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Getting Gusty One Mile at a Time

Every muscle in my body was screaming at my brain to run. My heart was pounding in my ears and I tried to keep my breathing as regular as possible. It felt completely surreal as I looked up and saw Jon Stewart, yes, (that Jon Stewart) giving a speech just a few feet away from me. I took a deep breath, looked straight ahead and prepared to face one of the bravest moments of my life.

It all started seven months ago. I was entering the Spring Semester of my senior year at Rowan University and was looking for a final internship opportunity. I asked for advice from mentors at Rowan, and was put in touch with Achilles International.

Achilles International is a non-profit based out of NYC. Its mission is to help wounded veterans and people with disabilities get physically active again through marathons. They provide training, equipment, and encouragement for anyone who wants to get involved.

My gusty moment began when my supervisor asked if I’d like to participate Achilles International’s 5th annual Hope and Possibility 5 miler. The race is held every year in NYC’s Central Park. I’m not a veteran, but I was born with a physical disability called Cerebral Palsy which effects my muscles and my ability to walk without a walker or wheelchair.

I would run the race by using a hand-cycle. A hand-cycle is similar to a bike, but instead of using pedals, the machine is propelled using my hands. I hadn’t had the opportunity to participate in sports before, so my immediate answer was a hesitant yes. I was nervous, but was assured by everyone that I would be fine.

The months rolled along and before I could blink the day of the race was here. I was excited, but I was equally as nervous. Travel constraints prevented me from practicing with my hand cycle, so the first time I used it would be race day! I did my best to practice for little bit before the race, but my inexperience and clumsiness with the machine was obvious. Luckily, I had two experienced guides and my sister to help me during the race.

I sat at the beginning of the start line with the sun in my eyes and a thousand thoughts in my head, the biggest being, ‘Don’t crash, don’t crash, don’t crash’. Suddenly, the speech ended, the bell went off and I started my race.

Thankfully, my crashing was minimal and I completed the race. It took me a long time and it was one of the hardest things I’ve ever done, but I don’t regret one second of my experience. I jumped into a challenge with both feet and my eyes wide open to a new adventure.

Getting gutsy is all about stepping outside your comfort zone to reach your goals and live a life that makes you truly happy. This post is my entry for Jessica Lawlor’s Get Gutsy Essay Contest. To get involved and share your own gutsy story, check out this post for contest details and download a free copy of the inspiring Get Gutsy ebook.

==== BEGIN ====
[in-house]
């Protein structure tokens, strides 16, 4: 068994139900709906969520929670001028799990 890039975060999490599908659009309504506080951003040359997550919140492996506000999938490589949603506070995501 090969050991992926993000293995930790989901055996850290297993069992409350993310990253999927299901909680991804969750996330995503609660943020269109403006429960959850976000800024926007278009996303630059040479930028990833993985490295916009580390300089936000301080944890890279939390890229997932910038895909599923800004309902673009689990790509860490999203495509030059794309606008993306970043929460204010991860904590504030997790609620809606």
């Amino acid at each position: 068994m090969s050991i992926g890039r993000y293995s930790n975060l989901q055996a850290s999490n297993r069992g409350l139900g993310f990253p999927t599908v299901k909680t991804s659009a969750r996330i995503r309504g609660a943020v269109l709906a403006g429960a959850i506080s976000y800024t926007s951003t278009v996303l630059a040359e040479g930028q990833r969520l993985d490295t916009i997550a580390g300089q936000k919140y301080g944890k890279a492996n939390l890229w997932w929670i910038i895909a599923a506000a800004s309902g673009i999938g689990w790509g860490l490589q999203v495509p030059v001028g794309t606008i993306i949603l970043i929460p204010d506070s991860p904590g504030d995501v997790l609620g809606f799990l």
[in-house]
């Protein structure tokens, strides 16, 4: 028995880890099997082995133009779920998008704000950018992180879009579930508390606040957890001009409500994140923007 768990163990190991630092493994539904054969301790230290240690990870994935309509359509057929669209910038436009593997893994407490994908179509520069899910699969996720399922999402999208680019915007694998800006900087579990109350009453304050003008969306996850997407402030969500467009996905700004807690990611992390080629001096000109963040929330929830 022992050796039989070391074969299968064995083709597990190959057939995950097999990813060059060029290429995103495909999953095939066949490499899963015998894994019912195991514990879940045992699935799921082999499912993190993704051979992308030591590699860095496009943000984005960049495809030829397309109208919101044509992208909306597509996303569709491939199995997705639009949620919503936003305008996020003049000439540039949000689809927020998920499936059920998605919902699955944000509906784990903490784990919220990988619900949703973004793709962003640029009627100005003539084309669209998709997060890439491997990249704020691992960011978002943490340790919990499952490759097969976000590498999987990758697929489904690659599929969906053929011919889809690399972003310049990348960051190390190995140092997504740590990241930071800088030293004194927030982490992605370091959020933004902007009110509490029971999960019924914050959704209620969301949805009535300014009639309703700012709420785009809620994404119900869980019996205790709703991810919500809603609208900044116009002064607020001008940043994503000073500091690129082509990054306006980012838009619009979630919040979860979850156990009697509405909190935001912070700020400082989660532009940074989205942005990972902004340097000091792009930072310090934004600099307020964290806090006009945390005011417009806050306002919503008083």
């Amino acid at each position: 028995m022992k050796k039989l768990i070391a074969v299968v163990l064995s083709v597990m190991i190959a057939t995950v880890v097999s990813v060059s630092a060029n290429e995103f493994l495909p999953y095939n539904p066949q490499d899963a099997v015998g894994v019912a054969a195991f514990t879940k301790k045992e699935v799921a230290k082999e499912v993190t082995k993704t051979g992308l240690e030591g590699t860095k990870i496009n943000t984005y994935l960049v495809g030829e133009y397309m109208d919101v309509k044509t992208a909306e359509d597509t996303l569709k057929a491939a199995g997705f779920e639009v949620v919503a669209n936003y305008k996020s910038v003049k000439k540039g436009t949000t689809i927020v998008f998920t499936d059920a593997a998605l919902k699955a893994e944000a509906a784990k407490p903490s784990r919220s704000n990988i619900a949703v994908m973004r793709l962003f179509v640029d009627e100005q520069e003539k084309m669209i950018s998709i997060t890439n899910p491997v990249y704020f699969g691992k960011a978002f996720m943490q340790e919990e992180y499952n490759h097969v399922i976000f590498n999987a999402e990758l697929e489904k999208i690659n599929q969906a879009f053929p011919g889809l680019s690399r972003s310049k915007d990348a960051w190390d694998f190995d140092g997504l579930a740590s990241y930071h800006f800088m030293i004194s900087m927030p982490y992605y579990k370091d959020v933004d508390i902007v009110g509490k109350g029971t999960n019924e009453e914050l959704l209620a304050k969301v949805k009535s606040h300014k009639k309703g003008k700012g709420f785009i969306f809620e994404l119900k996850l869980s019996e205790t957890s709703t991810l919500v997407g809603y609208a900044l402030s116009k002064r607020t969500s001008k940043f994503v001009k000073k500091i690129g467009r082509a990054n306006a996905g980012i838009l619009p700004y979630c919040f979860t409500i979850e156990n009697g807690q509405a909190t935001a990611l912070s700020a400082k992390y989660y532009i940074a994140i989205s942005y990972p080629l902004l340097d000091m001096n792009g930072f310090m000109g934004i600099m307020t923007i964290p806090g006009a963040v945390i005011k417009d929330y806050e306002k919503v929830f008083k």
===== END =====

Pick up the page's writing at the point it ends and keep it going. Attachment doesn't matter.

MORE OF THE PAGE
Boston Strong: One Year Later

“No problem is insurmountable. With a little courage, teamwork and determination a person can overcome anything.”



John Masson (Boston Marathon 2012)

On April 15, 2013, the Boston Marathon was nearing its end. The racers were crossing the finish line in a cloud of sweat, excitement and joy. Tragically, the shouts of happiness turned to horror only minutes later when two bombs exploded near the finish line, claiming three lives and injuring nearly 300 more people.


It’s been almost a year since the 2013 tragedy, and in less then a month, on April 21 the racers will take their positions and run and hand-cycle through Boston once again. The Achilles International Freedom Team of Wounded Vets will be among those participating in the famous event.


I had the privilege to interview two of the freedom racers, Lt. Cameron Kerr and MSGT John Masson.


Masson, an Army veteran, 42, was injured in Afghanistan, resulting in a triple amputation of both legs and an arm, he was introduced to Achilles during his recovery in Walter Reed. Masson told me following his injury it was difficult to adjust to his new reality, but Achilles and the Freedom Team were an integral part of changing his outlook on his injury.


Typically, after an incident as devastating and as scary as the Boston bombings, the emotional response ranges from fear, anger, and apprehension. Masson told me that while last year’s bombings will be in the minds of spectators and racers alike, “the goal of terrorism is to create and spread fear, and America will not be defeated by terrorists.”


 Cameron Kerr, 26, lost a leg while fighting in Afghanistan, is looking forward to participating in the race despite some fear surrounding last year. “I definitely don’t want to get blown up, but there will be so much more security this year so we’ll be safe.”


Overall, both Kerr and Masson look forward to the Marathon, “there’s nothing like the crowd, and the atmosphere of a race, it’s so much fun” says Kerr. Additionally, “the camaraderie between the racers, regardless of military background is always special” states Masson.


Kerr said he also enjoys the community and the connection he has with other amputees. “We understand each other’s challenges and are always supportive of one another.” He hopes he can show other amputees that you can live a full, happy, and productive life despite the obstacles amputation can present.


The bombings at last year’s Marathon are permanently woven into Boston’s history, but one of the most beautiful aspects of the human spirit is its resiliency and the ability to face tragedy and become stronger in the end.